no record of who were the labourers in the islands at the time. It would not
be ludicrous to suggest that none of the people whose tribal passes have
been issued by contractors are still in the islands. In case of another
disaster, the names of all the labourers would not make it to the treasured
lists of dead and missing just like the names of so many non-tribals living
in tribal areas for years before the tsunami did not make it to any lists.
All such embarrassing details can not be officially admitted and what is not
"official" warrants no empathy, no help and no mention in any records.



On discussing informally with some CPWD officials one learns the common
problems with employing people from the islands. The people from the
islands, specially the nicobarese are not used to working in the heat and
they usually end up making some sheds in the work area to avoid working in
the sun. They can not work for long hours and construction of the kind that
is required for the shelters is something for which they do not have the
skills. Add to that my simple logic of why people would like to work on
building houses that they do not want in the first place. Informal
discussions with supervisors and contractors reveal that mainland labourers
are much more used to being overworked and do not mind working long hours in
the sun. Also, once they are here, they would be dependent on the
contractors for everything and they are less likely to create any problems
or protest. They are also much happier with getting lower than minimum wages
as it is higher than what they would be getting in mainland.



In all the discussions and debates around tsunami rehabilitation and its
woes, the one thing that is often left out is the condition of the labourers
that have been brought to make the permanent shelters. How the labourers
live, work and are treated has escaped scrutiny all together. The labourers
working in the islands are a floating population who come here on contracts
of three to six months and then go back to mainland. Many times, when they
become a liability for the contractors, all of them don't go back. They fall
sick, are unable for work and are abandoned by the contractors. A lot of
them run away from the work and the terrible living conditions, try and find
jobs to save some money and then go back. Running away is not an easy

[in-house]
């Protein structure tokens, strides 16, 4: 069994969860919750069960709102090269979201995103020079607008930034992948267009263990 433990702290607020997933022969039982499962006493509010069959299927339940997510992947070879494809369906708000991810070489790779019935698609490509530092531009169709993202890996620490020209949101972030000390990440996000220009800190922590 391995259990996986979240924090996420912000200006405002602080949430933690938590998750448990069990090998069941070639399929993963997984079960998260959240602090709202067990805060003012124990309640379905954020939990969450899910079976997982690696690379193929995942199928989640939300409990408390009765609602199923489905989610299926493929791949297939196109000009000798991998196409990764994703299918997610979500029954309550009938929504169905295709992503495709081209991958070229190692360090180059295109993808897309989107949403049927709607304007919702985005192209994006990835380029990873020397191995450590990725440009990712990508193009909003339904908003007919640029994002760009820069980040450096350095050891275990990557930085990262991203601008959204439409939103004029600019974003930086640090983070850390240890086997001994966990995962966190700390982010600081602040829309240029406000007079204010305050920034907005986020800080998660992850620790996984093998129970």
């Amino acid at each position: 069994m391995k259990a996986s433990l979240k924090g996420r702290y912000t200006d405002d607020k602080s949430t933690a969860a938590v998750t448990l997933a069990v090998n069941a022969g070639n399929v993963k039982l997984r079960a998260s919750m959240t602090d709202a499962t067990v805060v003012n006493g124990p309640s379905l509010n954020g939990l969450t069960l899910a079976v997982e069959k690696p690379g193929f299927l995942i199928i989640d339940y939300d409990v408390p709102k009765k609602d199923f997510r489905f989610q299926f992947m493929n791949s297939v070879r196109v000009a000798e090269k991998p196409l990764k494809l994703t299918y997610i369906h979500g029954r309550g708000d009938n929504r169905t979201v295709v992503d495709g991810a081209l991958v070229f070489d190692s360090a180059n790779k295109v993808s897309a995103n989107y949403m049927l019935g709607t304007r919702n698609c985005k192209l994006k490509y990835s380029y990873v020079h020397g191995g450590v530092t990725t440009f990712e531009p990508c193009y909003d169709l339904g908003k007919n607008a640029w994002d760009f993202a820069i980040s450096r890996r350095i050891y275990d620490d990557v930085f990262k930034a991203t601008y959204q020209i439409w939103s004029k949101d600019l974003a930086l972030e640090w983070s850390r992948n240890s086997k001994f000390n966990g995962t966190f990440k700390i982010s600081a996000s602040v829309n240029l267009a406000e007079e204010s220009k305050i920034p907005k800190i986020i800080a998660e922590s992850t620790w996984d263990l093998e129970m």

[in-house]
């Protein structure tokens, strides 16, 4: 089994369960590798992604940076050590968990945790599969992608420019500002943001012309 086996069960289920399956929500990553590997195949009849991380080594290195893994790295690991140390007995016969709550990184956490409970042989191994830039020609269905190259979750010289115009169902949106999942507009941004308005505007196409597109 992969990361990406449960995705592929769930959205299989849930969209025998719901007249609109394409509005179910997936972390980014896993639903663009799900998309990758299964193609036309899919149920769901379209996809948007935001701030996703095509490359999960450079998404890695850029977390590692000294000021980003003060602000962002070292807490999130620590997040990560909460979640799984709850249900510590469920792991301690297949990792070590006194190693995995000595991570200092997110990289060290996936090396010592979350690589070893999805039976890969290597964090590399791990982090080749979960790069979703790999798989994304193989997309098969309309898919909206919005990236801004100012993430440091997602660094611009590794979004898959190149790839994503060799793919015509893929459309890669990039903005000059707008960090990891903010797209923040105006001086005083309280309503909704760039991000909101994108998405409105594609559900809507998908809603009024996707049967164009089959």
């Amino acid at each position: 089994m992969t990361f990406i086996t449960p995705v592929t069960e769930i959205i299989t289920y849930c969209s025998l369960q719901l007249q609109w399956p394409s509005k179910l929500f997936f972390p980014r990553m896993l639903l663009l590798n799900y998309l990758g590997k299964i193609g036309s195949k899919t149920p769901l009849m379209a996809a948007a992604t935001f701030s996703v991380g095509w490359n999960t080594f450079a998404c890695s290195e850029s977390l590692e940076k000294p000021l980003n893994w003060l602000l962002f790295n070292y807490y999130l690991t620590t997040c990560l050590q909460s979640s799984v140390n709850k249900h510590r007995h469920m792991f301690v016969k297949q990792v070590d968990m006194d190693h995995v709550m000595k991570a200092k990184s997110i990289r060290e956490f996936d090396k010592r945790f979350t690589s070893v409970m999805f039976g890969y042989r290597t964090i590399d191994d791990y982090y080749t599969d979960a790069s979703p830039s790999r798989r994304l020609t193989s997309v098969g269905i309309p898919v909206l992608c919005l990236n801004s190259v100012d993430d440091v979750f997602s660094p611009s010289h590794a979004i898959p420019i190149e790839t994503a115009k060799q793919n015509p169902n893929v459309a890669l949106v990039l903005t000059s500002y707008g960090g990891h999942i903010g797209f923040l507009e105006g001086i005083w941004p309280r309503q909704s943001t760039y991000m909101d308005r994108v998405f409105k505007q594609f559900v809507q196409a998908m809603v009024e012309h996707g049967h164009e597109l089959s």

proposition as for some reason officers at the ticket counters have been
told not to issue tickets to labourers at all. A boat ticket to Port Blair
has to be either taken by the contractor or is given only on showing medical
certificates and a doctor's statement saying the person needs medical
attention. In any other situation, a labourer is trapped on the islands
where the contractor takes him. I guess the "kalapani" image refuses to
leave us even though the British have! How many of them stay back in the
islands is anyone's guess. The lower than minimum wage payment for many is
still more than they would be able to make in the mainland and so they do
not speak about it or complain.



I met one such group of labourers working at the permanent shelter site at
Onge tikree in Little Andaman. Hailing from different parts of the country
they all chose to seek opportunities in Bombay and had been working as
labourers and daily wagers in Bombay for many years. Then one day they
seemed to have landed a lucrative job opportunity when a contract company
told them they would be taken to Sri Lanka to work in the tsunami
reconstruction work there. They were promised bank accounts, ATM cards and
a lump sum payment of 15,000 rupees on reaching the site. Instead, they were
brought instead to the Andaman and Nicobar islands and sent to Little
Andaman Island, where they have been working for the past three months
without being paid their wages or any money except 100-200 rupees per week
as allowance. They eat from the ration given by the contractor and live on
the site in the half finished permanent shelters. Drinking water is brought
from a nearby ditch.



I visited Ongee tikree, and spoke to them during various times of the day
and night and got the opportunity to speak with them at length about their
living conditions, their families back home and what they wanted. The